To The Editor:
This is in response to the letter from Louisiana State Representative Shirley Bowler in the May 9 issue regarding her advocacy of the proposal for “Term-Only Life” insurance licensing.
Rep. Bowler has her heart in the right place–she wants to help the under- and uninsured portions of society. But she is dangerously wrong and misinformed in her solution–that states need to apply a unique and easy licensing examination for agents who would just sell term insurance.
These agents would not need to learn about the differences between term and permanent coverage, the advantages of term insurance as a rider to a whole life policy, or the needs for disability or medical coverage–which might be more important and more appropriate for some families.
Let’s set the record straight for Rep. Bowler, who surprisingly serves on the Executive Committee of the National Conference of Insurance Legislators.
Term is less profitable for companies than permanent coverage. Not true. Life insurance companies make more money, for less effort and less sales supervision, on term life insurance. The support and service requirements for permanent coverage, with cash values, loans, dividends, non-forfeiture values and settlement options are extensive. With term insurance there is little more than receiving premiums, paying a very few claims and the discontinuance of policies for non-payment.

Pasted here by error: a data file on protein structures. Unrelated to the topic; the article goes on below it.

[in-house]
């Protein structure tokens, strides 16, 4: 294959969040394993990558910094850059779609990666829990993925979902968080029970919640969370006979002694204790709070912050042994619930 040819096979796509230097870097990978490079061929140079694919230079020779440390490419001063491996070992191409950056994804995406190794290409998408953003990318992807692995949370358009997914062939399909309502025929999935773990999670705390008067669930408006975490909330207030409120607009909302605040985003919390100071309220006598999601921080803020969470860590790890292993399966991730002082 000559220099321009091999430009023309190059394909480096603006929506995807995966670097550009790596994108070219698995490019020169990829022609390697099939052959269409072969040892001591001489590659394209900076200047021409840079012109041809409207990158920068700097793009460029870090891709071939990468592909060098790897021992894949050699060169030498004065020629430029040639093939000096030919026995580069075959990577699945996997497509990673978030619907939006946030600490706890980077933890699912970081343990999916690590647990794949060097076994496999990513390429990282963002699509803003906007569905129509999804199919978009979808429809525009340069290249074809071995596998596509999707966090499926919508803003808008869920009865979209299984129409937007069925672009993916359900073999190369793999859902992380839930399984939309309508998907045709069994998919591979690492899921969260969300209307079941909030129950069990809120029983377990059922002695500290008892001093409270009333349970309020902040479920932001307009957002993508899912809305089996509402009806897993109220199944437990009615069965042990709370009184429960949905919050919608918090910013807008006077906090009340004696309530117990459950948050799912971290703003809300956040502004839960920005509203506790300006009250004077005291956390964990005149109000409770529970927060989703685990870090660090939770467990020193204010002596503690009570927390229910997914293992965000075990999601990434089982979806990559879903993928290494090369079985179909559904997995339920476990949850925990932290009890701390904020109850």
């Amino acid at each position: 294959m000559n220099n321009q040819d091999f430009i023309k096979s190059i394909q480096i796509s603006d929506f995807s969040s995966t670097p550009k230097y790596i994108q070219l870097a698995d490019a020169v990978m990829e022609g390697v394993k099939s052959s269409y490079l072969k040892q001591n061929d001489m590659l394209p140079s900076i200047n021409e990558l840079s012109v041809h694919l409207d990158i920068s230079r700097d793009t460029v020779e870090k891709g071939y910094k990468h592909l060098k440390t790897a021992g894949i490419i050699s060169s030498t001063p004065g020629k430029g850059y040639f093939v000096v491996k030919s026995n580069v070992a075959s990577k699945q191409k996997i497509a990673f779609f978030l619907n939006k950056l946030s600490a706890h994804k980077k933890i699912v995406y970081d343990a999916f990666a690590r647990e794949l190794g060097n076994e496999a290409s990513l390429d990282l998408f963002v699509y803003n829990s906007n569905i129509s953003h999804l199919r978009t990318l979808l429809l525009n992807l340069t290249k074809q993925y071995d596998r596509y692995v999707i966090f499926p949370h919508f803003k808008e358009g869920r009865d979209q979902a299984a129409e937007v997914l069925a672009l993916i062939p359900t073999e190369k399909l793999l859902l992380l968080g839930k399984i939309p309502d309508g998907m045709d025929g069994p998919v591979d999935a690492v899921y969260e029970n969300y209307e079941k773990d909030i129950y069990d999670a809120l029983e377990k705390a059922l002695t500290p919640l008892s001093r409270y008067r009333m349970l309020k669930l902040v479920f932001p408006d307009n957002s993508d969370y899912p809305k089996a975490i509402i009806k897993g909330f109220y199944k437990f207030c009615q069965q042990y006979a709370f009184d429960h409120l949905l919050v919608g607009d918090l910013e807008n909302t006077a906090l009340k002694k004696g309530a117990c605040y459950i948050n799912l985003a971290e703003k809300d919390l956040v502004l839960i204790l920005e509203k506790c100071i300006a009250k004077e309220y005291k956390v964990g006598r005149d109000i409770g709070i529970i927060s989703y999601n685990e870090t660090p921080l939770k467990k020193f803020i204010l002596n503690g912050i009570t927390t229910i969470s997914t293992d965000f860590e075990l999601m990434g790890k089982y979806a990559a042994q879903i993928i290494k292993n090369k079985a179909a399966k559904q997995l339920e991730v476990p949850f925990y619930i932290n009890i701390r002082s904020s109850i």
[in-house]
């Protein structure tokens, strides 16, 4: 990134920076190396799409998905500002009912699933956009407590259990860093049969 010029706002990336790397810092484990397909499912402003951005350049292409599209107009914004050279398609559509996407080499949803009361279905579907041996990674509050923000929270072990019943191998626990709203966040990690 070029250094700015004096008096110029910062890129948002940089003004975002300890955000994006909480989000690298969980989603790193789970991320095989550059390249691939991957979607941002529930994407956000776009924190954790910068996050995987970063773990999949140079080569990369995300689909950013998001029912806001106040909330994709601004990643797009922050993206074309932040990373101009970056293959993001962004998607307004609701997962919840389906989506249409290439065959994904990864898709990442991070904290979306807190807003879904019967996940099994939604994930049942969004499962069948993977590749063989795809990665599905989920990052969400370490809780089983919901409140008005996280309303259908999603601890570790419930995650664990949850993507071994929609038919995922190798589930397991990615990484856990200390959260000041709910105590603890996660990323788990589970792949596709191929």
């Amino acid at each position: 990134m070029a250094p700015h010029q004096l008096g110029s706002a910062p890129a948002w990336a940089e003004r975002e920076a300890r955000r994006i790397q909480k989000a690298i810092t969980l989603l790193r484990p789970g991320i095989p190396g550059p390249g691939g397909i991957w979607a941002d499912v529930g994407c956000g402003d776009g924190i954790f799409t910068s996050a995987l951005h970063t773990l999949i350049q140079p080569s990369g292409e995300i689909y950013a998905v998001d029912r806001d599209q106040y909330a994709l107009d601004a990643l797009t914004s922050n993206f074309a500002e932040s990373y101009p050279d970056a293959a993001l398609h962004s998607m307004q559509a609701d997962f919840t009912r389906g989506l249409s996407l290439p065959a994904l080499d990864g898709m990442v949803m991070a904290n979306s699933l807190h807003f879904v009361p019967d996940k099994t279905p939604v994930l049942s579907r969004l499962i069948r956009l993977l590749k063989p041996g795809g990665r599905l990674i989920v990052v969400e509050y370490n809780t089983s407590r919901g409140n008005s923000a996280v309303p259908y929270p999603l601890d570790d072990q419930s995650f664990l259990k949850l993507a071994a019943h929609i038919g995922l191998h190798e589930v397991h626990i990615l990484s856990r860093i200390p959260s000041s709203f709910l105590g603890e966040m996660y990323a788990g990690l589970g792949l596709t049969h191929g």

There are neighborhoods where only term insurance is needed. Nearly every neighborhood in America probably needs some term insurance–from those with million-dollar homes to those in small apartments. But to assume that lower income families need only term insurance is a terrible fallacy and a disservice to the families that desperately need the semi-enforced accumulation afforded by cash value coverage. Should those policies also have term riders? Most likely. When the lower income family has cash flow distress, the permanent policy might be self-continued. With the term coverage, the policy is dropped–just when it may be most necessary, since disability often precedes death.
It’s not as profitable for commissioned sales representatives to bother with term. Well, if that is true, then why would they sell a less profitable product? Let’s assume an agent sold a term-only policy for an annual premium of $100. He or she might earn $80. But if a combination whole life and term policy were sold for $300 (helping to accumulate values) the commission might be $240. Which commission offers the most incentive for the agent?
The potential sales force does not need the sophisticated, but irrelevant, knowledge of permanent coverage. If that’s true, we would have one group of physicians educated just to dispense pills and another trained just to perform surgery. How could a term-only trained agent distinguish which client needs term only, permanent coverage and term rider, permanent coverage only, disability or medical coverage? Would you feel comfortable going to a physician who only recommended immediate surgery?
Agents should be trained to sell only the coverage their customers care about. Clients need to buy the most appropriate form of coverage, in an amount they can afford. But until they have been counseled and sold by a fully knowledgeable agent who is licensed to sell all the products, they will not be getting objective advice. A term-only agent could sell only term, so all persons will look like term prospects. The result–no objectivity!